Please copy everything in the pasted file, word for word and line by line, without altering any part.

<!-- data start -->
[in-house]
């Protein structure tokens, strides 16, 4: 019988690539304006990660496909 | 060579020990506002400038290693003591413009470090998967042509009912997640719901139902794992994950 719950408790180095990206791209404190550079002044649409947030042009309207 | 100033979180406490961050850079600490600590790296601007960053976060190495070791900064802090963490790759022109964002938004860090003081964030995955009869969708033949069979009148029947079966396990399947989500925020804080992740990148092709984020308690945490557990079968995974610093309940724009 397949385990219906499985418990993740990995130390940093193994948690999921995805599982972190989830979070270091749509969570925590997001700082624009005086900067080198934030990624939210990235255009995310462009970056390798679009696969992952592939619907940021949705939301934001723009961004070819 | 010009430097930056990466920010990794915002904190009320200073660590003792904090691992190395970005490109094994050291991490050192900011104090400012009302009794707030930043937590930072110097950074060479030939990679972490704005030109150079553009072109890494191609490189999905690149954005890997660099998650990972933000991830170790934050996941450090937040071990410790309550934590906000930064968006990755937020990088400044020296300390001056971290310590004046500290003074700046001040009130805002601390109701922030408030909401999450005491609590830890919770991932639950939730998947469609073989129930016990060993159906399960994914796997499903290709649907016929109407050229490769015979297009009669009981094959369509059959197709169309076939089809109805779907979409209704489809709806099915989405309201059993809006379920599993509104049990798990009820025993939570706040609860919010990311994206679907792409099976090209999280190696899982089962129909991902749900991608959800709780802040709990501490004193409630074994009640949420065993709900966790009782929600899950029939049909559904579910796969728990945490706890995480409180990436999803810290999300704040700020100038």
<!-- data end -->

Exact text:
[in-house]
């Protein structure tokens, strides 16, 4: 019988690539304006990660496909 | 060579020990506002400038290693003591413009470090998967042509009912997640719901139902794992994950 719950408790180095990206791209404190550079002044649409947030042009309207 | 100033979180406490961050850079600490600590790296601007960053976060190495070791900064802090963490790759022109964002938004860090003081964030995955009869969708033949069979009148029947079966396990399947989500925020804080992740990148092709984020308690945490557990079968995974610093309940724009 397949385990219906499985418990993740990995130390940093193994948690999921995805599982972190989830979070270091749509969570925590997001700082624009005086900067080198934030990624939210990235255009995310462009970056390798679009696969992952592939619907940021949705939301934001723009961004070819 | 010009430097930056990466920010990794915002904190009320200073660590003792904090691992190395970005490109094994050291991490050192900011104090400012009302009794707030930043937590930072110097950074060479030939990679972490704005030109150079553009072109890494191609490189999905690149954005890997660099998650990972933000991830170790934050996941450090937040071990410790309550934590906000930064968006990755937020990088400044020296300390001056971290310590004046500290003074700046001040009130805002601390109701922030408030909401999450005491609590830890919770991932639950939730998947469609073989129930016990060993159906399960994914796997499903290709649907016929109407050229490769015979297009009669009981094959369509059959197709169309076939089809109805779907979409209704489809709806099915989405309201059993809006379920599993509104049990798990009820025993939570706040609860919010990311994206679907792409099976090209999280190696899982089962129909991902749900991608959800709780802040709990501490004193409630074994009640949420065993709900966790009782929600899950029939049909559904579910796969728990945490706890995480409180990436999803810290999300704040700020100038």